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Three things Europe tells us about ourselves

Posted on 20 October 2017 by Guy Goodwin, Chief Executive .
Tags: British Social Attitudes, Europe, European Social Survey, European Union, immigration, political trust, stats

Today it’s European Statistics Day, which provides a good opportunity to take a look at ourselves in the context of Europe. Using data from the European Social Survey we can explore three of the prevailing narratives of UK politics:

1.       The country is in the midst of a crisis of trust in politics.

2.       As a ‘small island’ we’re instinctively more hostile to immigration.

3.       We’re a right-leaning country but we’ve moved significantly to the left or right in recent years.

1.       Trust in politicians in the UK isn’t especially low. 

Over recent years many key sectors and institutions have faced high profile public criticism, including our political representatives. It is therefore perhaps not surprising that some commentators have drawn the conclusion that the UK is facing an unprecedented trust crisis. Some have gone further and have suggested that there is a worldwide crisis in trust that has been building for years. 

Europe-wide data suggests a more nuanced picture. While the data below [1] is from 2014 (the 2016 data will be available shortly) and focused on politicians, it is not clear that the UK is an outlier.

Average trust in politicians (0 = no trust at all, 11 = complete trust)

Trust in pol no title

The UK population’s level of trust in politicians looks relatively stable, particularly when contrasted with marked declines in Spain and Portugal and increases in Norway and Germany.  And while the level of trust we have in our politicians is lower than ideal, we are not an outlier, with countries such as Poland and Portugal showing much lower levels of trust.

By this measure the UK doesn’t perhaps have quite the political trust problem some have suggested. In related work in this year’s British Social Attitudes Survey, NatCen colleague Prof. John Curtice concluded that lack of trust, or a sense of ‘anti-politics’ was not a significant driver of people’s EU referendum vote.

2.       We are not as hostile to immigration as you might think 

While large numbers of us want immigration reduced, analysis of ESS data for this year’s British Social Attitudes Survey by Prof. Rob Ford and Kitty Lymperopoulou found that UK attitudes to the economic and cultural impact of immigration fall in the middle of the spectrum across Europe. Where the UK did stand out however was the extent to which we are divided in our views. For example, the divide between young graduates and older school leavers on immigration’s economic impact is the starkest in Europe:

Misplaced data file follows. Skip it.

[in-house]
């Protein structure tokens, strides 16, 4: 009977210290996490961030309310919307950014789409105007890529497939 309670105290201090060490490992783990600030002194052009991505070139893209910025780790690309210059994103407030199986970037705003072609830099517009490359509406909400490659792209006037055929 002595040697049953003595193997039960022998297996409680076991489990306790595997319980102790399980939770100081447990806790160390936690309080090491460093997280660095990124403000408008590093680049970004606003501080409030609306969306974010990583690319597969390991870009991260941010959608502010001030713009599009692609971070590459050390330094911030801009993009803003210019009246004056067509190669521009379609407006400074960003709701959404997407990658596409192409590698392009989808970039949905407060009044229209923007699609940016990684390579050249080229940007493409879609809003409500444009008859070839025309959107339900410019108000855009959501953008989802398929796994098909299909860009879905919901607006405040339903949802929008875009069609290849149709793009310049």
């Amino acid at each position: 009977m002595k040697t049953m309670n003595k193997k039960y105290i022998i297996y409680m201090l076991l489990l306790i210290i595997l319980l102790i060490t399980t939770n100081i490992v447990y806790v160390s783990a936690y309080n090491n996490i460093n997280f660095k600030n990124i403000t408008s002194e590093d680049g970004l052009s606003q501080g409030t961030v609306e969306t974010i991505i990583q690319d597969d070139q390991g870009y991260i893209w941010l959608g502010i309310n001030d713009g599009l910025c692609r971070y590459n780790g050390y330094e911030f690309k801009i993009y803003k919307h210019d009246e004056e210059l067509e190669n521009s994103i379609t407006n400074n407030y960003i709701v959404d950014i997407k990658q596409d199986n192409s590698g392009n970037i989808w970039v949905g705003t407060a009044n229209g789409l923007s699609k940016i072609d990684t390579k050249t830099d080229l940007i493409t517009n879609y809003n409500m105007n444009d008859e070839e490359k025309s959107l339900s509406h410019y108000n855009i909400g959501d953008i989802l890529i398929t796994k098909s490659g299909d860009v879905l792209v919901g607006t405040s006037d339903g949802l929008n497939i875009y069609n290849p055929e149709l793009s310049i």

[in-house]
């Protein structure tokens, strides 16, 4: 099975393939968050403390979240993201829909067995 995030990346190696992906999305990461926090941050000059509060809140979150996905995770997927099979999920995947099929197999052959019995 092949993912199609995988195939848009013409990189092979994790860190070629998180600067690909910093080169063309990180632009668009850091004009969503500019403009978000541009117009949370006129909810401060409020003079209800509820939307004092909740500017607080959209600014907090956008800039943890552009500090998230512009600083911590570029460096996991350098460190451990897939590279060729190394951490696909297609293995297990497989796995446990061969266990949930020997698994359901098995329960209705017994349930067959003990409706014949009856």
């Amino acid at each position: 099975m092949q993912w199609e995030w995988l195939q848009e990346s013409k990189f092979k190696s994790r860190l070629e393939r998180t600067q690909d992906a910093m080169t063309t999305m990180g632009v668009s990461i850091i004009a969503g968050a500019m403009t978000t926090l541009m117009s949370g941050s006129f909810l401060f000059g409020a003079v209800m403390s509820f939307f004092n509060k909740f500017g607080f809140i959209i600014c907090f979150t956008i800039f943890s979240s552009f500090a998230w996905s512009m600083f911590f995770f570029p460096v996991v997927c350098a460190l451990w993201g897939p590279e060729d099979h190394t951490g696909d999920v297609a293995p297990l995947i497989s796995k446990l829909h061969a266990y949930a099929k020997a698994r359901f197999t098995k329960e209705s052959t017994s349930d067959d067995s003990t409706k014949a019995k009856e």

Percentage point difference between graduates aged 45 and under and school-leavers aged 65+ who are positive about economic impact of immigration

Immigration attitudes no title

3.       We are not that ‘right-wing’, nor are we moving dramatically to the left 

Traditionally the UK has been seen as politically to the right of the rest of Europe, perhaps even as a mid-point between Europe and the USA. However, more recently some commentators have identified a marked move to the left amongst the UK public in response to the financial crisis and years of austerity, bringing our views more in line with the rest of the continent. 

ESS asks respondents to place themselves on a left-right scale:

Where people place themselves on a 11 pt left to right scale (0= left, 11= right)

lr scale europe no title

Taking a look at this data (again up to 2014) we find that people in the UK haven’t in the last decade and a half seen themselves as particularly right or left wing. There does however appear to have been a modest shift to the left from 2002 to 2014, so it’s worth taking a closer look at the UK data specifically.

Where people place themselves on a left to right scale 

Left to right scale UK no title

Dividing people’s views into 5 categories [2], we can see that there has been a slight decline since the early 2000s in those identifying as being in the centre of the scale. However, it appears that the right-wing groupings have benefited almost as much as those on the left. This suggests that rather than becoming significantly more left-wing since the early 2000s, we’ve instead become somewhat more polarised. 

This is only a small window into how UK attitudes have changed over the last decade and a half, but hopefully it’s an interesting one. More importantly on European Statistics Day, it shows the importance of looking at national views in a wider context. 



[1] ESS data, analysis by NatCen. Shows the national average trust score of a selection of countries that have participated in each round of the ESS since 2002.

[2] 0-1 = left, 2-3 = centre-left, 4-6 = centre, 7-8 = centre-right, and 9-10 = right

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